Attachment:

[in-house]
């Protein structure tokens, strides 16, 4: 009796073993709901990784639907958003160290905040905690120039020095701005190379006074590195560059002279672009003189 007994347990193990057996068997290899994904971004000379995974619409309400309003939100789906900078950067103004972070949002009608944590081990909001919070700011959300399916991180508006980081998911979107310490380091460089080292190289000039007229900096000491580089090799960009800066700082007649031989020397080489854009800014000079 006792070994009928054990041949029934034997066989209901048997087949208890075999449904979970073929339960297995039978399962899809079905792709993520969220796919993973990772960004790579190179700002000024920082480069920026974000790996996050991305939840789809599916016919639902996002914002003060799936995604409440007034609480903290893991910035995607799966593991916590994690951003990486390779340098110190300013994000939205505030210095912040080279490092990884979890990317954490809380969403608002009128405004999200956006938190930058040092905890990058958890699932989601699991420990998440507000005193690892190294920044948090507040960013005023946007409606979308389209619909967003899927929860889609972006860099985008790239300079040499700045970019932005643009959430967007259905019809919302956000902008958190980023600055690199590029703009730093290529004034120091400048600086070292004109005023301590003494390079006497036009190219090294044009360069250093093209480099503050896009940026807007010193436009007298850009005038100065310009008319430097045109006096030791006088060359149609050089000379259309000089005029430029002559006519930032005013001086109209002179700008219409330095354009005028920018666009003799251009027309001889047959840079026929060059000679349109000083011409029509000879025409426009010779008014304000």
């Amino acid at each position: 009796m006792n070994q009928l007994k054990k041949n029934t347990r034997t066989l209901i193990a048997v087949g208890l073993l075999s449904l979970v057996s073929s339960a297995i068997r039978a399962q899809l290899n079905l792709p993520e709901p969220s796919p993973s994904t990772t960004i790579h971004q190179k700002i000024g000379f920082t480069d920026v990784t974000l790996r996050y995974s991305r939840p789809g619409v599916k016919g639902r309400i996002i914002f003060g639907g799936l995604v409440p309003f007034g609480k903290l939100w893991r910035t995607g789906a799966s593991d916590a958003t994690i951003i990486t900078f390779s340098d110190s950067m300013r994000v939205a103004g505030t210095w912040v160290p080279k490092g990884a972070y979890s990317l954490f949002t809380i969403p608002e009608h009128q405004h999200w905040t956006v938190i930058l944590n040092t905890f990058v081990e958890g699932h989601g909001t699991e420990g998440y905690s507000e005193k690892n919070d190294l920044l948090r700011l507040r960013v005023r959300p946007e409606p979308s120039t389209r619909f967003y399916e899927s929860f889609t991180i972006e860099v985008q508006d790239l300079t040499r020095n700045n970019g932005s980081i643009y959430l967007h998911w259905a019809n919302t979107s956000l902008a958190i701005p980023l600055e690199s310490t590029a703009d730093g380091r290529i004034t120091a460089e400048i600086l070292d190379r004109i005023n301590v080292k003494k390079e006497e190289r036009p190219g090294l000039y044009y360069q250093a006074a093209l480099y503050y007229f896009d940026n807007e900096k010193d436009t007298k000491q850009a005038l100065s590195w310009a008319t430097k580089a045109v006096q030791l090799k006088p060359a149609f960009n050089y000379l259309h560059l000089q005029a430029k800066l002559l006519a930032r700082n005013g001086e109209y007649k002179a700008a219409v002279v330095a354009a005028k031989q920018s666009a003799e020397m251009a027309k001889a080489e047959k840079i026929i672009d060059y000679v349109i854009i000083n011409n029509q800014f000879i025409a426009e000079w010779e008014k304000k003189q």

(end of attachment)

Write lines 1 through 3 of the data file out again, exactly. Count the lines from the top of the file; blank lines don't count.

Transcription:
[in-house]
């Protein structure tokens, strides 16, 4: 009796073993709901990784639907958003160290905040905690120039020095701005190379006074590195560059002279672009003189 007994347990193990057996068997290899994904971004000379995974619409309400309003939100789906900078950067103004972070949002009608944590081990909001919070700011959300399916991180508006980081998911979107310490380091460089080292190289000039007229900096000491580089090799960009800066700082007649031989020397080489854009800014000079 006792070994009928054990041949029934034997066989209901048997087949208890075999449904979970073929339960297995039978399962899809079905792709993520969220796919993973990772960004790579190179700002000024920082480069920026974000790996996050991305939840789809599916016919639902996002914002003060799936995604409440007034609480903290893991910035995607799966593991916590994690951003990486390779340098110190300013994000939205505030210095912040080279490092990884979890990317954490809380969403608002009128405004999200956006938190930058040092905890990058958890699932989601699991420990998440507000005193690892190294920044948090507040960013005023946007409606979308389209619909967003899927929860889609972006860099985008790239300079040499700045970019932005643009959430967007259905019809919302956000902008958190980023600055690199590029703009730093290529004034120091400048600086070292004109005023301590003494390079006497036009190219090294044009360069250093093209480099503050896009940026807007010193436009007298850009005038100065310009008319430097045109006096030791006088060359149609050089000379259309000089005029430029002559006519930032005013001086109209002179700008219409330095354009005028920018666009003799251009027309001889047959840079026929060059000679349109000083011409029509000879025409426009010779008014304000």
């Amino acid at each position: 009796m006792n070994q009928l007994k054990k041949n029934t347990r034997t066989l209901i193990a048997v087949g208890l073993l075999s449904l979970v057996s073929s339960a297995i068997r039978a399962q899809l290899n079905l792709p993520e709901p969220s796919p993973s994904t990772t960004i790579h971004q190179k700002i000024g000379f920082t480069d920026v990784t974000l790996r996050y995974s991305r939840p789809g619409v599916k016919g639902r309400i996002i914002f003060g639907g799936l995604v409440p309003f007034g609480k903290l939100w893991r910035t995607g789906a799966s593991d916590a958003t994690i951003i990486t900078f390779s340098d110190s950067m300013r994000v939205a103004g505030t210095w912040v160290p080279k490092g990884a972070y979890s990317l954490f949002t809380i969403p608002e009608h009128q405004h999200w905040t956006v938190i930058l944590n040092t905890f990058v081990e958890g699932h989601g909001t699991e420990g998440y905690s507000e005193k690892n919070d190294l920044l948090r700011l507040r960013v005023r959300p946007e409606p979308s120039t389209r619909f967003y399916e899927s929860f889609t991180i972006e860099v985008q508006d790239l300079t040499r020095n700045n970019g932005s980081i643009y959430l967007h998911w259905a019809n919302t979107s956000l902008a958190i701005p980023l600055e690199s310490t590029a703009d730093g380091r290529i004034t120091a460089e400048i600086l070292d190379r004109i005023n301590v080292k003494k390079e006497e190289r036009p190219g090294l000039y044009y360069q250093a006074a093209l480099y503050y007229f896009d940026n807007e900096k010193d436009t007298k000491q850009a005038l100065s590195w310009a008319t430097k580089a045109v006096q030791l090799k006088p060359a149609f960009n050089y000379l259309h560059l000089q005029a430029k800066l002559l006519a930032r700082n005013g001086e109209y007649k002179a700008a219409v002279v330095a354009a005028k031989q920018s666009a003799e020397m251009a027309k001889a080489e047959k840079i026929i672009d060059y000679v349109i854009i000083n011409n029509q800014f000879i025409a426009e000079w010779e008014k304000k003189q």